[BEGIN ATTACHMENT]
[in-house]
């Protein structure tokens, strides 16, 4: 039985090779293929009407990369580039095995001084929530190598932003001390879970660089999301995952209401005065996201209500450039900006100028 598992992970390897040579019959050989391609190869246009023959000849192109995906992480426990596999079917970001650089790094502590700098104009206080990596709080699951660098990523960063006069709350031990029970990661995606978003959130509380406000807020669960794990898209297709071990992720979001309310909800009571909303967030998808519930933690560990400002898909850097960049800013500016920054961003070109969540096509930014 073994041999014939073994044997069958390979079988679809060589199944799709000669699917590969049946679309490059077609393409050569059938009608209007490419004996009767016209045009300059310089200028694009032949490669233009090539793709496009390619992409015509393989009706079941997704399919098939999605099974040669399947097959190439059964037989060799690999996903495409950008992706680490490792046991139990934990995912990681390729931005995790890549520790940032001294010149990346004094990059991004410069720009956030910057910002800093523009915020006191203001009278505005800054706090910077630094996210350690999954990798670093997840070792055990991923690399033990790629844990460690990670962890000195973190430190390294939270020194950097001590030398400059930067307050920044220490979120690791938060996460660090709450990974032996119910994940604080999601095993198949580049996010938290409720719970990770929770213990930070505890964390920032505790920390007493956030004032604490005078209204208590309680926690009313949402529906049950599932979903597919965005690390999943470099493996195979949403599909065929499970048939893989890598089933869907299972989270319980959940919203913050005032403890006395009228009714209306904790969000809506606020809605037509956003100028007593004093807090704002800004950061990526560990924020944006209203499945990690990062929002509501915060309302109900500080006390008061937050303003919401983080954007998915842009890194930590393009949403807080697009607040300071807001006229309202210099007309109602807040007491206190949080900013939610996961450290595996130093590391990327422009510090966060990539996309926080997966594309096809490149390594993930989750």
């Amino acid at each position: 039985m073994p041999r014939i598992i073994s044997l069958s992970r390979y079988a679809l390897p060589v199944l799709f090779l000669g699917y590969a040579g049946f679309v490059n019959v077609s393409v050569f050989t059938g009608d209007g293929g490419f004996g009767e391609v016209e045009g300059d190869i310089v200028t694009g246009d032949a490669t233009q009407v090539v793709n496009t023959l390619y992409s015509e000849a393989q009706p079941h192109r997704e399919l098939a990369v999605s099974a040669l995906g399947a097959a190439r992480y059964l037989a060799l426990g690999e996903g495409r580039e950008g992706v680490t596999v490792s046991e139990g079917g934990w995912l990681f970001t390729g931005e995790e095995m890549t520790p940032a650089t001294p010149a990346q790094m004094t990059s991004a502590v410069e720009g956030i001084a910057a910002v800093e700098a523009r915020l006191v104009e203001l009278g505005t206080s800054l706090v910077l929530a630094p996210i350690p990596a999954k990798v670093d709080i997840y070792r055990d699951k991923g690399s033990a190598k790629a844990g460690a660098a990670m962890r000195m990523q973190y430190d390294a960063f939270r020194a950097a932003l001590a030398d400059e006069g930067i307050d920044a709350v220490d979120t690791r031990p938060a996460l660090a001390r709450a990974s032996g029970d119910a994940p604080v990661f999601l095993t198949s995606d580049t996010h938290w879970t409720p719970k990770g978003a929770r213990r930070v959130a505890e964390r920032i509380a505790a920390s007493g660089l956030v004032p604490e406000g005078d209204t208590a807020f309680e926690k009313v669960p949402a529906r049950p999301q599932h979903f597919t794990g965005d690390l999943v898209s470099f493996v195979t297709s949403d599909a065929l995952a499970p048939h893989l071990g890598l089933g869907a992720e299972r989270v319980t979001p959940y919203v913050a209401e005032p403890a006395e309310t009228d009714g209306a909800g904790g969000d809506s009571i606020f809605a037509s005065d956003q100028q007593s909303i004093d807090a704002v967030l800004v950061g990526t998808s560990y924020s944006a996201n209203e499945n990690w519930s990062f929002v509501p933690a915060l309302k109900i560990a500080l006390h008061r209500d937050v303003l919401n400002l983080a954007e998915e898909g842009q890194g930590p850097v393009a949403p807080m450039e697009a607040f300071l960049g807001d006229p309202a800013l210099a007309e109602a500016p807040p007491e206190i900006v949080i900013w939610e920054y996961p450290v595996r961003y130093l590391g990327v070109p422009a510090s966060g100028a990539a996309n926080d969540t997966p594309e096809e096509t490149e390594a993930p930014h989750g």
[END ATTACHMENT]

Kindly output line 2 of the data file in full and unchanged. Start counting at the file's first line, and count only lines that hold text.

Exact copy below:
């Protein structure tokens, strides 16, 4: 039985090779293929009407990369580039095995001084929530190598932003001390879970660089999301995952209401005065996201209500450039900006100028 598992992970390897040579019959050989391609190869246009023959000849192109995906992480426990596999079917970001650089790094502590700098104009206080990596709080699951660098990523960063006069709350031990029970990661995606978003959130509380406000807020669960794990898209297709071990992720979001309310909800009571909303967030998808519930933690560990400002898909850097960049800013500016920054961003070109969540096509930014 073994041999014939073994044997069958390979079988679809060589199944799709000669699917590969049946679309490059077609393409050569059938009608209007490419004996009767016209045009300059310089200028694009032949490669233009090539793709496009390619992409015509393989009706079941997704399919098939999605099974040669399947097959190439059964037989060799690999996903495409950008992706680490490792046991139990934990995912990681390729931005995790890549520790940032001294010149990346004094990059991004410069720009956030910057910002800093523009915020006191203001009278505005800054706090910077630094996210350690999954990798670093997840070792055990991923690399033990790629844990460690990670962890000195973190430190390294939270020194950097001590030398400059930067307050920044220490979120690791938060996460660090709450990974032996119910994940604080999601095993198949580049996010938290409720719970990770929770213990930070505890964390920032505790920390007493956030004032604490005078209204208590309680926690009313949402529906049950599932979903597919965005690390999943470099493996195979949403599909065929499970048939893989890598089933869907299972989270319980959940919203913050005032403890006395009228009714209306904790969000809506606020809605037509956003100028007593004093807090704002800004950061990526560990924020944006209203499945990690990062929002509501915060309302109900500080006390008061937050303003919401983080954007998915842009890194930590393009949403807080697009607040300071807001006229309202210099007309109602807040007491206190949080900013939610996961450290595996130093590391990327422009510090966060990539996309926080997966594309096809490149390594993930989750």